iSCADA was deployed at a remote island off Sarawak by researches from NTU and the Sarawak Forestry Corporation for the measurement of sand, nests, and egg temperature during incubation of reptilians - A new approach using Internet-based data acquisition technologies for concurrent analysis of globally consolidated real time data across multiple sites by multiple investigators.

The study was conducted on Talang-Talang Besar Island nesting beach at Talang-Satang National Marine Park, Sarawak, Malaysia. Five platinum PT100 RTD sensors (Minco Products Inc, USA) were placed at the nest-bottom, nest middle-center, nest middle-side, nest-top, and sand at 15 cm below the surface, in a Chelonia mydas nest (1º44´N, 109º46°E). Sensors were factory calibrated to ± 0.1°C (N.I.S.T., USA) from 15.6 to 43.3 °C. Air temperature and humidity were measured with two other sensors (model HS-200V, Precon, USA) placed 1m above the nest. All seven sensors were wired to a weatherproof solar-powered data acquisition system comprising a datalogger with built-in embedded Internet gateway, a global system mobile modem, and a GSM signal booster. iSCADA was the hosted data acquisition service used for the duration of this study.

The high accuracy, resolution, repeatability, and robustness of iSCADA was illustrated in this real time end-to-end IP based data acquisition project.

Chagar Hutang

“Conservation efforts should be done based on good scientific knowledge and principles, else we may cause more damage to the population that we are trying so hard to save. A good example are the Malaysian leatherbacks where decades of incubating their eggs in open hatcheries have completely skewed the sex ratio of that population, a possible major contributing cause to their decline. The fact that temperature-dependent sex determination occurs in all sea turtles make these populations vulnerable to changing beach temperatures which can alter the sex ratio of the population. When that happens, it can seriously affect the reproductive output and may contribute to extinction of that population.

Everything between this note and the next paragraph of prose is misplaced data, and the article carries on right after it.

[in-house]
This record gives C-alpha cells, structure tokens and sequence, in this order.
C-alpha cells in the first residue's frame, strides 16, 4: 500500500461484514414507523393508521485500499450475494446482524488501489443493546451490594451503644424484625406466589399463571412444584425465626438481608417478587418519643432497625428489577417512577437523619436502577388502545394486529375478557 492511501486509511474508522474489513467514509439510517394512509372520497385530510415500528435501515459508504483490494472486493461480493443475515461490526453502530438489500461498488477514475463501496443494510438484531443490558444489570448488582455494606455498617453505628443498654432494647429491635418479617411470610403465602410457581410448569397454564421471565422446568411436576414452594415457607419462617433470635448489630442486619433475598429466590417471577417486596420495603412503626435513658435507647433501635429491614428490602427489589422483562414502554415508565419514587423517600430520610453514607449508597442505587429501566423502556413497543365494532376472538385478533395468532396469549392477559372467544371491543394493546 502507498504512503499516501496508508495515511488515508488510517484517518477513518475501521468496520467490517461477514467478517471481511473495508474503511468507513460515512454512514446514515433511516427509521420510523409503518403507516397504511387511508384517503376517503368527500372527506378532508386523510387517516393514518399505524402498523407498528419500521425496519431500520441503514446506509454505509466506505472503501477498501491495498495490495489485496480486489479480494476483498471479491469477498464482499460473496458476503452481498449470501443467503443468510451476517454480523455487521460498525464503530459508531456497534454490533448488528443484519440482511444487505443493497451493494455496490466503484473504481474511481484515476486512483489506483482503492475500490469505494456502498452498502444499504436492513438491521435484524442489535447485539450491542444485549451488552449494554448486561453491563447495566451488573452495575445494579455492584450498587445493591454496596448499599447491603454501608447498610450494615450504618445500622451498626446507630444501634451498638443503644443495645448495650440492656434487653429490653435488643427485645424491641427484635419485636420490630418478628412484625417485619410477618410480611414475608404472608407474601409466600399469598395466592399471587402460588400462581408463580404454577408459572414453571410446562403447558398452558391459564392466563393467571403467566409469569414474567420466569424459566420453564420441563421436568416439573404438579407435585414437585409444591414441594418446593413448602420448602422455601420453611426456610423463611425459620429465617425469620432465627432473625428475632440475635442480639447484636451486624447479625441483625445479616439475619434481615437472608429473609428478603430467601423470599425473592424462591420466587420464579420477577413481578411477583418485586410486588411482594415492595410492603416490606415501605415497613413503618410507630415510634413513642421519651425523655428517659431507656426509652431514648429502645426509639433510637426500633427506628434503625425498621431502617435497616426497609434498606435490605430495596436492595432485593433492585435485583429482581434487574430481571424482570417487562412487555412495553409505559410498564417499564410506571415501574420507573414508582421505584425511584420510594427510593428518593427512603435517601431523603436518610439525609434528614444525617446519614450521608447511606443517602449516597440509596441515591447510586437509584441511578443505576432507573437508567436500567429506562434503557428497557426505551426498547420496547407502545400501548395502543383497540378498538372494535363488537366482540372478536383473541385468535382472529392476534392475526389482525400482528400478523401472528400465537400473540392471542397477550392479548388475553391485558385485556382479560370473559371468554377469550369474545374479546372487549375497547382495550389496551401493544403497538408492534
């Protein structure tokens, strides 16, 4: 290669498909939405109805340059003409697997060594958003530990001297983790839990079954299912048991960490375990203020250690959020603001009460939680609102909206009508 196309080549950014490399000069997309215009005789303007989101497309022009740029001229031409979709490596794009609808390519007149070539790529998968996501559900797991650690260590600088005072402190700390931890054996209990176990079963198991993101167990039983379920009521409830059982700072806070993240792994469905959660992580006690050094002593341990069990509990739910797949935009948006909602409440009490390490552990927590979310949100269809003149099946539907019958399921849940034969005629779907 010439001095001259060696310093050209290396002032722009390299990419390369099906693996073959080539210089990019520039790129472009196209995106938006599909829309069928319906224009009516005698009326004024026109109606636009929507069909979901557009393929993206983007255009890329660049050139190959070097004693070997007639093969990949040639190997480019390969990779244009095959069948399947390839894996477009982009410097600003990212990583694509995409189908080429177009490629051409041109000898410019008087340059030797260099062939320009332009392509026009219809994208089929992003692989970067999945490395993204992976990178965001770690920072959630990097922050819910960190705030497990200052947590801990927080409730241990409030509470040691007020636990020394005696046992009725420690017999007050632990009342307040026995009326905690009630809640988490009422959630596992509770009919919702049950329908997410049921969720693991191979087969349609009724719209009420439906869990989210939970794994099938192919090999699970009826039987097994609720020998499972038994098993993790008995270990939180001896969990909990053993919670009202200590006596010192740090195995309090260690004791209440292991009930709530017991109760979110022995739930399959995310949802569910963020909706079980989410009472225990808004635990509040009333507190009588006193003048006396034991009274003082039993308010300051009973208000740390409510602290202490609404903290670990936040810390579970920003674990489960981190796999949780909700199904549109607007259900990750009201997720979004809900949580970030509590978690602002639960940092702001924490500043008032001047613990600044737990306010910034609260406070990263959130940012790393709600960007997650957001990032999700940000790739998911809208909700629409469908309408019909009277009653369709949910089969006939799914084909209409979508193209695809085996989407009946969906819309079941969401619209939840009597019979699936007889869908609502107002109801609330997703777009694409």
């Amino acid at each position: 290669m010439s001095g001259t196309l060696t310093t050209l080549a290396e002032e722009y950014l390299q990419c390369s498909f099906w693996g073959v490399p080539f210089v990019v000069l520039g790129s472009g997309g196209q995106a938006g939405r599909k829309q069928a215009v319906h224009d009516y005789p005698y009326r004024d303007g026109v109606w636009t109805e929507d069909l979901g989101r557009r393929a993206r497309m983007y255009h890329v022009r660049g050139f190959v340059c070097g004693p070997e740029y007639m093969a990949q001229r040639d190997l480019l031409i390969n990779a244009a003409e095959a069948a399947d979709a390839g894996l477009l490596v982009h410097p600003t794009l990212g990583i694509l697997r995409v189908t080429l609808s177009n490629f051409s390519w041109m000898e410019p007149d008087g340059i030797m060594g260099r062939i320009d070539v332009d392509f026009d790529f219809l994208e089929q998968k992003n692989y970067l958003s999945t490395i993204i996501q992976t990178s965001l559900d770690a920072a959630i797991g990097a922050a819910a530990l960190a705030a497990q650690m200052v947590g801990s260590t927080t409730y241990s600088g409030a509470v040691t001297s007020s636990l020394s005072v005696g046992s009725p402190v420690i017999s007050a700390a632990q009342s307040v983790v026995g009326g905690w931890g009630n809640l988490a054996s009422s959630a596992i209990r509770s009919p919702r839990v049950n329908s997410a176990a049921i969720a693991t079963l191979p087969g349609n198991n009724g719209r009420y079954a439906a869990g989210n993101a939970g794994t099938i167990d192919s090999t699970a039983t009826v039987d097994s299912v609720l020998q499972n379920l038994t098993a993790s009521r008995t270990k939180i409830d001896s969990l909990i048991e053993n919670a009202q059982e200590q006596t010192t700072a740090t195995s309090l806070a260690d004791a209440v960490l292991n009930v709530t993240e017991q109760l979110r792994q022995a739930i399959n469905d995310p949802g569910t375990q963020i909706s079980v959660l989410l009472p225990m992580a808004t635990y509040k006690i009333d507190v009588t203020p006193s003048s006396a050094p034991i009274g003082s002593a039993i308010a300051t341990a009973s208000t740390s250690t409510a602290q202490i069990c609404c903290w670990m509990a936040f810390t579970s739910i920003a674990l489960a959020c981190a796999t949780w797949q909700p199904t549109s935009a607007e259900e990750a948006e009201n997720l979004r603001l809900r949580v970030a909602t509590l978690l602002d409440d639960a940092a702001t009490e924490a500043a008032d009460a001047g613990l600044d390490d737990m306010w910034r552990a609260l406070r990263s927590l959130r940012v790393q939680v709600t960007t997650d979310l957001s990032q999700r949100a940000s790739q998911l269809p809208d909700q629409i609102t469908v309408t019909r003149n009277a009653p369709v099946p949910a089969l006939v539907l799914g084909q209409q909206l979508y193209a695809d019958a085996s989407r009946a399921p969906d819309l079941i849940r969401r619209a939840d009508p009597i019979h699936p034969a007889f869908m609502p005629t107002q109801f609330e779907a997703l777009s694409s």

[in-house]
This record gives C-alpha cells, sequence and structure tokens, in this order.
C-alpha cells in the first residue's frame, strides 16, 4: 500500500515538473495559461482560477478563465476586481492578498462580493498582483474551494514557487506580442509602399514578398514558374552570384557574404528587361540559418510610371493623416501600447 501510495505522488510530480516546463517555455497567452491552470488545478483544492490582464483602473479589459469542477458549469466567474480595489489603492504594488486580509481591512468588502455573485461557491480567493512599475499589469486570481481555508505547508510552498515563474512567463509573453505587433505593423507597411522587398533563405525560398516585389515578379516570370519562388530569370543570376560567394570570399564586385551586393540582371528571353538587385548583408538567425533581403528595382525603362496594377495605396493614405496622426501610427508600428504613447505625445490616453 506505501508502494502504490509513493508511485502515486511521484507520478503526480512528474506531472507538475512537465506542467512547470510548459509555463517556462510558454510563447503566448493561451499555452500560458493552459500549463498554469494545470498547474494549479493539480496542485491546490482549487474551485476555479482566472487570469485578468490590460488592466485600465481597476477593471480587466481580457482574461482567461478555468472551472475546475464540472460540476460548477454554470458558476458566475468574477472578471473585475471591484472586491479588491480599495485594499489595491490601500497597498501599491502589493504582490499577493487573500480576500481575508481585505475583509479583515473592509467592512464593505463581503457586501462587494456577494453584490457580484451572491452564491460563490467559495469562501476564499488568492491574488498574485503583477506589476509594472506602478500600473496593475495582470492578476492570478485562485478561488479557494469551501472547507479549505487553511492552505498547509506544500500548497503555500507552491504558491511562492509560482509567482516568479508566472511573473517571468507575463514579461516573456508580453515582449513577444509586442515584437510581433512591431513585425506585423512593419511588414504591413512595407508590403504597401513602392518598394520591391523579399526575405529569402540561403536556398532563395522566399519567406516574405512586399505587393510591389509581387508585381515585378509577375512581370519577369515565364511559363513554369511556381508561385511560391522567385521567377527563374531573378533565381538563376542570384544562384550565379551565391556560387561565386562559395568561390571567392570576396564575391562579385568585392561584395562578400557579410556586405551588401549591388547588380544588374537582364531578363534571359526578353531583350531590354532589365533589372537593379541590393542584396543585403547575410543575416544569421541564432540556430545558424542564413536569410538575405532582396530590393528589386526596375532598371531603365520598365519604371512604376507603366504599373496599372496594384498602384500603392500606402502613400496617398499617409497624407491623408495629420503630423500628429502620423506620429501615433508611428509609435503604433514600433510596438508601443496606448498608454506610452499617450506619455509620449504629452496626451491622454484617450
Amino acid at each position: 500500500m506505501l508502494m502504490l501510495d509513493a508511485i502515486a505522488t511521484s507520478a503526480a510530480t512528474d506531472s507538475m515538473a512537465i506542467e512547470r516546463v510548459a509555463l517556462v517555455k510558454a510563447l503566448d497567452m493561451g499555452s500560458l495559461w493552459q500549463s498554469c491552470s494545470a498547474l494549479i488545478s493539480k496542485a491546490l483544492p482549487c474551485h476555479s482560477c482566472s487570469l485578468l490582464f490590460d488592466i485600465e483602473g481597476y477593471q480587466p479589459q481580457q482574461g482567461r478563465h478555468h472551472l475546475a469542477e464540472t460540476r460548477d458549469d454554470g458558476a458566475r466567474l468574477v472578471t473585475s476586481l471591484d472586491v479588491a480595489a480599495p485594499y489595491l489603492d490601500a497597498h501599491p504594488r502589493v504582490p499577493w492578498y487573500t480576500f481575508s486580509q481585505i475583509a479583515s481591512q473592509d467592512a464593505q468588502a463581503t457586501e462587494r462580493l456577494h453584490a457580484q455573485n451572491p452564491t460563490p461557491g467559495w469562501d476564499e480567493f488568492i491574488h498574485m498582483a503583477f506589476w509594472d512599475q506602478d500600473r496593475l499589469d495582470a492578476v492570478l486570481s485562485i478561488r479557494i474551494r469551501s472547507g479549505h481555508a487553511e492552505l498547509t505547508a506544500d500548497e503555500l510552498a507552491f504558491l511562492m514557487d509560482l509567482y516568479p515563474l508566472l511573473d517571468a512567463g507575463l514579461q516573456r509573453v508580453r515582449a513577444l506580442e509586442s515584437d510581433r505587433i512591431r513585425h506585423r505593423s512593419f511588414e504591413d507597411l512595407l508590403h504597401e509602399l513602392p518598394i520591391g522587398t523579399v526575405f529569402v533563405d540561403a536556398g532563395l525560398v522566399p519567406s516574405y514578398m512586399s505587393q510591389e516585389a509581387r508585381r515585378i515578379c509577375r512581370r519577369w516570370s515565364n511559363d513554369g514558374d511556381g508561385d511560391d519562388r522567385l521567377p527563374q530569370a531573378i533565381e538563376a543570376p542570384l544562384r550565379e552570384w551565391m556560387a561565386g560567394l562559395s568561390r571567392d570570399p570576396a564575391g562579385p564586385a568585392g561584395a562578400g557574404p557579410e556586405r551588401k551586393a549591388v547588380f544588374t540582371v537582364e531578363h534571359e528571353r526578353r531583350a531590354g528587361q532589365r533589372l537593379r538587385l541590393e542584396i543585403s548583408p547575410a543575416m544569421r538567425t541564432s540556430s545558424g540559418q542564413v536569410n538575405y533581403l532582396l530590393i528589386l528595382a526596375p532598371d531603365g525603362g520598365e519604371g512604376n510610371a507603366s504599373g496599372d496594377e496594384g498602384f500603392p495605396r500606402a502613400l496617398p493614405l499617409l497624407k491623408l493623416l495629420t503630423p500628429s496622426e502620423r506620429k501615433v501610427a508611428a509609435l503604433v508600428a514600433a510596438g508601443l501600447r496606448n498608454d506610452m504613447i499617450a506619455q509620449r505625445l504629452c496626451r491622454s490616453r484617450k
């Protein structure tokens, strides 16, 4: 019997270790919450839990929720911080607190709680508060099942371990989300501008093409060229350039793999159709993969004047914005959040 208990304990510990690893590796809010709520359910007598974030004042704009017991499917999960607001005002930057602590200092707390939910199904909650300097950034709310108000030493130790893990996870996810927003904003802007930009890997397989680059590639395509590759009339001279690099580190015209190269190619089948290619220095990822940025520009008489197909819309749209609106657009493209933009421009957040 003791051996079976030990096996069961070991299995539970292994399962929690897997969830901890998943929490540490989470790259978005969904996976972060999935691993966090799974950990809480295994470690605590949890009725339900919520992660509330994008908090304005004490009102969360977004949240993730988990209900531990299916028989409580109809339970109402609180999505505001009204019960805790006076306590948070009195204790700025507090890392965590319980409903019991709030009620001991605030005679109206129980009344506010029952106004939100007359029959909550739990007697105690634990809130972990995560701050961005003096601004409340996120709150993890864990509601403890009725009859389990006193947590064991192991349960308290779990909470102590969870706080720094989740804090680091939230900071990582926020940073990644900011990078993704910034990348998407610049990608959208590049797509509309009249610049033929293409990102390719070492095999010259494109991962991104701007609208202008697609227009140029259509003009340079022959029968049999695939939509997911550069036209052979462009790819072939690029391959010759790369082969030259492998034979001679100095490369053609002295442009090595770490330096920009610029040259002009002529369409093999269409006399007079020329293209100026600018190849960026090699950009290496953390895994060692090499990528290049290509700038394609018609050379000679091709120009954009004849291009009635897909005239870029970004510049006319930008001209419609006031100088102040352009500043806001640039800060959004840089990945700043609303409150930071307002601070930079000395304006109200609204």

The steadily increasing global temperatures as a result of climate change and factors contributing towards global warming may change sex ratio output of hatchlings from beach hatcheries. This may have long-term conservation implications, hence our interest in monitoring nest and beach temperatures at the ‘in-situ‘ turtle hatchery at Chagar Hutang, Redang Island using the iNEST system. In the past, beach and nest temperatures were monitored by inserting thermostat or thermocouple probes and the readings manually gathered at regular intervals throughout the incubation. This was very laborious and also not as accurate compared to the iNEST system. So, the introduction of the iNEST system automates this monitoring with the ability of sampling more regularly 24/7 and accurately and delivering the data in real-time.

Committed to the Environment

Universiti Malaysia Terengganu & SEATRU

The University of Malaysia Terengganu’s (UMT) Sea Turtle Research Unit (SEATRU) has been studying the ecology and behaviour of sea turtles for more than a decade. With a small team of full time staff, the unit depends greatly on volunteer manpower for their continued effectiveness.

Through the years, countless volunteers have given up their time, staying for week-long stretches on the island in order to assist the research and conservation effort. With the atmosphere in the camp being one of good cheer and camaraderie, the unit works well with volunteers from all walks of life and serves as both a wonderful escape from the hustle and bustle of city life, and a poignant reminder of the impact humans are able to have on the ecology of nature.

To join in the conservation efforts, learn more about the program and how to volunteer, do explore the SEATRU official site via the link below: